After receiving the wrong dose of the medication one evening before bed, he probably died shortly thereafter. However, paramedics weren’t called until the following morning, which would seem to indicate that the issue wasn’t discovered until that time. He was pronounced dead at the scene.

Although the nurse who delivered the fatal dose of oxycodone was first on the state health department’s list of those responsible, investigators also pointed the finger at the facility, which reportedly did not have a system that would track changes in the way powerful, high-risk medications – including painkillers – would be given to patients. The facility was fined a sum the state hasn’t disclosed, but has been allowed to remain open after adopting new medication protocol.  Continue reading →

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A Broward County Medical Examiner’s pathologist testified recently in county court that nursing home staffers at a Hollywood Hills nursing home had opportunity after opportunity to save patients from heat stroke in the wake of Hurricane Irma. Yet, staffers and administrators failed to seize those opportunities, instead never increasing their services to meet the enhanced needs of patients who were succumbing to unbearably hot summer temperatures with little respite. When it was all over, 12 patients lost their lives. nursing home abuse lawyer

The Sun Sentinel reports the pathologist’s testimony examined whether there were available remedies to help prevent heat stroke among the vulnerable adults at the Hollywood Hills Rehabilitation Center. What she discovered was that staffers weren’t doing anything really above and beyond their typical duties – even though they had totally lost function of their air conditioning units in blazing heat.

She relayed to the court there were no records that staffers sought to provide even rudimentary measures of relief, such as cold compresses, ice chips or cold water that would help lower patients’ temperatures to a safe level. This nursing home had “a real opportunity to save some lives here,” the pathologist was quoted as saying. Yet, they didn’t. Continue reading →

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Financial exploitation of the elderly is a serious and growing problem in Florida, where the aging population is expanding and there are increasingly fewer resources to help protect them. A new bill being considered by both state and house representatives (SB 1562/ CS/HB 1059) has been winding its way through various committees, so far gaining unanimous support. elderly financial abuse attorney

The bill is called Exploitation of a Vulnerable Adult (as it protects primarily but not only the elderly) and would establish a cause of action for injunction for protection of adults vulnerable to exploitation, and establishes penalties for willful violations. It seems to protect vulnerable adults over 18 who are impaired in performing daily activities or in their ability to care for or protect themselves due to mental, emotional, sensory, long-term physical or developmental disabilities or dysfunctions, brain damage or infirmity due to aging.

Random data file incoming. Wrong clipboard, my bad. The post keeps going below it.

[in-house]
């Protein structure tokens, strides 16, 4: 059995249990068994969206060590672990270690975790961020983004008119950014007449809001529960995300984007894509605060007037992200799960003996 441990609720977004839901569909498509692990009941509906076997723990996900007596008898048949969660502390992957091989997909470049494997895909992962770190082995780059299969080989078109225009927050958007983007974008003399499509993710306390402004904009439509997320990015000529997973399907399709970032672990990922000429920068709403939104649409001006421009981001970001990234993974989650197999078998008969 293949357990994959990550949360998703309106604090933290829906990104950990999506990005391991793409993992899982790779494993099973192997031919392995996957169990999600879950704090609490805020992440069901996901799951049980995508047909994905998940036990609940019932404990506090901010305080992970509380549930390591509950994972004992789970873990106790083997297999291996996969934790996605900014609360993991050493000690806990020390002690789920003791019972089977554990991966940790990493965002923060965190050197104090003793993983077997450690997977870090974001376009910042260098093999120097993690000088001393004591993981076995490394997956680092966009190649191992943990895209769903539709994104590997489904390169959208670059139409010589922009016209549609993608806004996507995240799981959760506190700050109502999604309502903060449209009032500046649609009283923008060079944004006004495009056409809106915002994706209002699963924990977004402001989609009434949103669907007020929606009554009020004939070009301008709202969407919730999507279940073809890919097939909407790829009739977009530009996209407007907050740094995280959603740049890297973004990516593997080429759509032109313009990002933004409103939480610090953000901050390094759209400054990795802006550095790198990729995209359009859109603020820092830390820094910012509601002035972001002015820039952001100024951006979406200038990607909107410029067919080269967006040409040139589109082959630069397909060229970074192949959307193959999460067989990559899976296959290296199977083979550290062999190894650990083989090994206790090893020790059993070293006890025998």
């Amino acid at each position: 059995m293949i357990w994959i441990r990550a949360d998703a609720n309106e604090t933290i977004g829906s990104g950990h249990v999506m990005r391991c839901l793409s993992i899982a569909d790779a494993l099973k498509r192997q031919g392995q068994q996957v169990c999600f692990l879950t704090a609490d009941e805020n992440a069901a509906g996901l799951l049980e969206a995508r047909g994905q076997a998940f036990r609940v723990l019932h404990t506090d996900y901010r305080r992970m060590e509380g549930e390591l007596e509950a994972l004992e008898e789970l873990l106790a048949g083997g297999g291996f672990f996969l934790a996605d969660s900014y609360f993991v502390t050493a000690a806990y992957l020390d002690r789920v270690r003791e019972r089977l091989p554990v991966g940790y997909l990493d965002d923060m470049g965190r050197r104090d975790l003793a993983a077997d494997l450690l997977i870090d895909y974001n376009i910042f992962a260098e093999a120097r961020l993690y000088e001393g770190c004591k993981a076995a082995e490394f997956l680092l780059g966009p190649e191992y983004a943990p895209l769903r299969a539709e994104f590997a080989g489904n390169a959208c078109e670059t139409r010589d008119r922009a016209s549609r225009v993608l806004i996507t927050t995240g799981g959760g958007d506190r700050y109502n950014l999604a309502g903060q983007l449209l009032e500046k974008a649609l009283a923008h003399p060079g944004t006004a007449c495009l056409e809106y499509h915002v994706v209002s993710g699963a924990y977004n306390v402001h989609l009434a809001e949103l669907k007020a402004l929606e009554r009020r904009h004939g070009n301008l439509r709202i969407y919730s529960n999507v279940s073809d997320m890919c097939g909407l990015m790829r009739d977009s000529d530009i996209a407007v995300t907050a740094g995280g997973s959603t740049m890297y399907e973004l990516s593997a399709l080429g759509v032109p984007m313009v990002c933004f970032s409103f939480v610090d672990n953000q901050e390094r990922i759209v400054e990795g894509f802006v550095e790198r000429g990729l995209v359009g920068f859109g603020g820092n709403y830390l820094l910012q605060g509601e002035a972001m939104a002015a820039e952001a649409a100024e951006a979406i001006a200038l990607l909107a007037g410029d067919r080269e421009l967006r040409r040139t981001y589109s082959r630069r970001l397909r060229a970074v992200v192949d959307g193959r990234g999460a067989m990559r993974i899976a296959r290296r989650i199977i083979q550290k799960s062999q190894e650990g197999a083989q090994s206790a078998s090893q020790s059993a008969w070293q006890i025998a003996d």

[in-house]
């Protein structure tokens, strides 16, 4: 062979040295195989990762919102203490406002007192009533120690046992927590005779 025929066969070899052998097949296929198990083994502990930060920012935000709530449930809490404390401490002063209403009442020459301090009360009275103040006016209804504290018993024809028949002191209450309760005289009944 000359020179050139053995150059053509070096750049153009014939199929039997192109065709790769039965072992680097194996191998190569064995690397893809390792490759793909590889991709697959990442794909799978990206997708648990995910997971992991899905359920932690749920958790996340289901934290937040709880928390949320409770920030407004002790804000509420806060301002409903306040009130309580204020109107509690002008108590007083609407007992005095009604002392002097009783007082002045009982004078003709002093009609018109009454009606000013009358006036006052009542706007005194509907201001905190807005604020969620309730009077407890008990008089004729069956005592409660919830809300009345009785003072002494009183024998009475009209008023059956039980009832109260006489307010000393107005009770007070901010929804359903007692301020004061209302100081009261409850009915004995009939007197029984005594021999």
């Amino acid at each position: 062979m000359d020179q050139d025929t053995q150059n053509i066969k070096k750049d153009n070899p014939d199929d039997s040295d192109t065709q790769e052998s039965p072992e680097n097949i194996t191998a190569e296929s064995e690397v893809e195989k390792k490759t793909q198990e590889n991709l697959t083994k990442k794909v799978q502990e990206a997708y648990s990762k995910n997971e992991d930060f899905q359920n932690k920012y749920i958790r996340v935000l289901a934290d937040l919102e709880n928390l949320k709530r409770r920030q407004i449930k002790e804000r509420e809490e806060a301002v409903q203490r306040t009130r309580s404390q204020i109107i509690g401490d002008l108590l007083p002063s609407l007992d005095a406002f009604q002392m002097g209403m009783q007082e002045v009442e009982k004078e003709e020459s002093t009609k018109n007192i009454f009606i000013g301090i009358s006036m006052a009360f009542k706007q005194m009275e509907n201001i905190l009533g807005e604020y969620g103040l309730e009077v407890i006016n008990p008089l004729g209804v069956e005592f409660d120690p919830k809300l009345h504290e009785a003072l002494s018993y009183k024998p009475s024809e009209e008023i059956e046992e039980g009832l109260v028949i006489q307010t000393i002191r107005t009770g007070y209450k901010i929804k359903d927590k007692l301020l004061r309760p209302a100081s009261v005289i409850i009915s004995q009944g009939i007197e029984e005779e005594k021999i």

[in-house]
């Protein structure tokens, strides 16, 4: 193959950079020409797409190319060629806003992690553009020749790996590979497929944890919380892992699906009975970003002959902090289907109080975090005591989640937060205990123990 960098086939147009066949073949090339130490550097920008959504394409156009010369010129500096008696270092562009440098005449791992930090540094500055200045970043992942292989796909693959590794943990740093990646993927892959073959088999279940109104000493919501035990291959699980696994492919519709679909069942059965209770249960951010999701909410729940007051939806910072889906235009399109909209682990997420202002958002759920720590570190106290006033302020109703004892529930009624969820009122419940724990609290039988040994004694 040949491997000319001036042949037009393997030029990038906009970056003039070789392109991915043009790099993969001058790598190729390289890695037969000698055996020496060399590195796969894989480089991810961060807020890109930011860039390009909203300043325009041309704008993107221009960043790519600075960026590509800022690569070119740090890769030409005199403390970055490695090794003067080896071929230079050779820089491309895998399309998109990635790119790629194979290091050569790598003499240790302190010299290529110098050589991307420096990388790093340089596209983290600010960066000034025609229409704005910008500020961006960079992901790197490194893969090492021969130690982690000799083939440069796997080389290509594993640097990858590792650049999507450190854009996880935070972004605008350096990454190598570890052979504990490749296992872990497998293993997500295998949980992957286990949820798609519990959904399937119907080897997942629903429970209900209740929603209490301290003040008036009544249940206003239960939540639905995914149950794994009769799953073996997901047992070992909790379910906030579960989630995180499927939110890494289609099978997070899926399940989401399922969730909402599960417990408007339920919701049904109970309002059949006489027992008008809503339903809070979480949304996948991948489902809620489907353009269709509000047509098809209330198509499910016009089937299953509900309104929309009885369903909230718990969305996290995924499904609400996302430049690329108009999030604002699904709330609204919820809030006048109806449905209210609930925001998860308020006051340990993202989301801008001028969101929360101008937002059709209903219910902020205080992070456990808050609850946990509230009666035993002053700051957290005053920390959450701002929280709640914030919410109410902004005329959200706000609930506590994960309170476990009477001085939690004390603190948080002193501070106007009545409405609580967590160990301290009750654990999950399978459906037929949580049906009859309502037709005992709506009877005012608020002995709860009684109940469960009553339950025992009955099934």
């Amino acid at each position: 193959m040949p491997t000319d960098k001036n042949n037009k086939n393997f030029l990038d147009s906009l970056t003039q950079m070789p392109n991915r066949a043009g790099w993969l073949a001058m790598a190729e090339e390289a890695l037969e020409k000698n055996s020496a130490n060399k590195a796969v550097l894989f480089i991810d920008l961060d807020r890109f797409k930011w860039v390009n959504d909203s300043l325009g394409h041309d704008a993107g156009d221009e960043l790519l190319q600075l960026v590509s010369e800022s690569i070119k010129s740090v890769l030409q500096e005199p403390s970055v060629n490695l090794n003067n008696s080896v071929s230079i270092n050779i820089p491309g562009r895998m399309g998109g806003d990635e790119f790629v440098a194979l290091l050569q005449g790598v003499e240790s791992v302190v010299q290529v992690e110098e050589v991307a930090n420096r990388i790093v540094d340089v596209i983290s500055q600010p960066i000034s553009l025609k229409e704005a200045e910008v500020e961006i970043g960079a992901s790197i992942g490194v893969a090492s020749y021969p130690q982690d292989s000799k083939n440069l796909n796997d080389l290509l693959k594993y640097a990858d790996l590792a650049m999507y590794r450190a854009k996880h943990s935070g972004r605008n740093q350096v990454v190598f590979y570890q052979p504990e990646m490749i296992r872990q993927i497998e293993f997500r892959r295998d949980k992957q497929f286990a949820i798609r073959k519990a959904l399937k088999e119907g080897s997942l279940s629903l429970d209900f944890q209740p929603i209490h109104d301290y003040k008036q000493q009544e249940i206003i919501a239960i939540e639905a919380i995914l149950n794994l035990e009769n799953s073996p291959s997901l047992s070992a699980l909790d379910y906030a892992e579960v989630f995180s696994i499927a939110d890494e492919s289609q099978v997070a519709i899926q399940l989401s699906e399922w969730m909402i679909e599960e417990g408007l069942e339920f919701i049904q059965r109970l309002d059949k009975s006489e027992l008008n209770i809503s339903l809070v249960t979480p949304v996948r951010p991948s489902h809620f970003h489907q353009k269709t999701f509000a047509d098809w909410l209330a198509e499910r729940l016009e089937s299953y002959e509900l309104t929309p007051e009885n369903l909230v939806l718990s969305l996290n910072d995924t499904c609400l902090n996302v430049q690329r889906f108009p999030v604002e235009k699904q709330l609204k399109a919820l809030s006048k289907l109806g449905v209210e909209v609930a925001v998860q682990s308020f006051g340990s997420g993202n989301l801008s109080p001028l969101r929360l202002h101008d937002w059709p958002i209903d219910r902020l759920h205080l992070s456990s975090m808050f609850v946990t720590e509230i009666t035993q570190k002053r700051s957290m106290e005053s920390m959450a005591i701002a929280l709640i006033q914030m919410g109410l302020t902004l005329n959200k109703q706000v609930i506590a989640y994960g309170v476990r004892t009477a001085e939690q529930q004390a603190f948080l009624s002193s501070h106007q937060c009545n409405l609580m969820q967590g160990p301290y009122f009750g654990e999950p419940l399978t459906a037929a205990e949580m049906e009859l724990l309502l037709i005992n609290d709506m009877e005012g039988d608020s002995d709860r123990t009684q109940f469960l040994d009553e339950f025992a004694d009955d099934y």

There are currently a few existing laws that outline protections against financial abuse of the elderly. For instance, current statute gives the Florida Department of Children and Families authority to initiate investigation of abuse, neglect or exploitation reports. Further, F.S. 415.111 allows for civil remedy (a lawsuit) for vulnerable adults who have been abused, neglected or exploited to pursue litigation against any perpetrator to recover both actual and punitive damages. Guardians or a personal representative acting on behalf of the individual can also pursue such a claim. Parties who prevail may be entitled to also be compensated for attorney’s fees, costs of the action and damages. Continue reading →

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The administrator of a Florida nursing home in Ocala has been suspended from his post and arrested on neglect charges after he allegedly failed to notify a nurse of a resident’s deteriorating health. nursing home neglect

The Gainesville Sun reports the nurse who was supervising the patient’s care reportedly told the 31-year-old administrator to let her know right away if there were any changes to the patient’s condition, following an outpatient surgical procedure. Despite this request, the on-duty staff reportedly contacted the administrator twice throughout the weekend to tell him the resident’s health was declining rapidly. He did not provide them with instructions for her care, nor did he contact the nurse.

The newspaper reports it’s not clear why the staff didn’t contact the nurse – or other qualified medical professionals – to intervene instead when it became clear the patient was doing so poorly. It’s also not exactly clear why it was the job of the facility administrator to contact the nurse when he was not the one on site caring for her. The administrator reportedly only relayed the message about the patient’s declining health when he returned to work on Monday. The nurse at that time told him to call 911 right away and have the resident taken to a nearby hospital via ambulance.

Police were contacted, and the administrator was subsequently suspended and then arrested on a charge of neglect of the elderly.  Continue reading →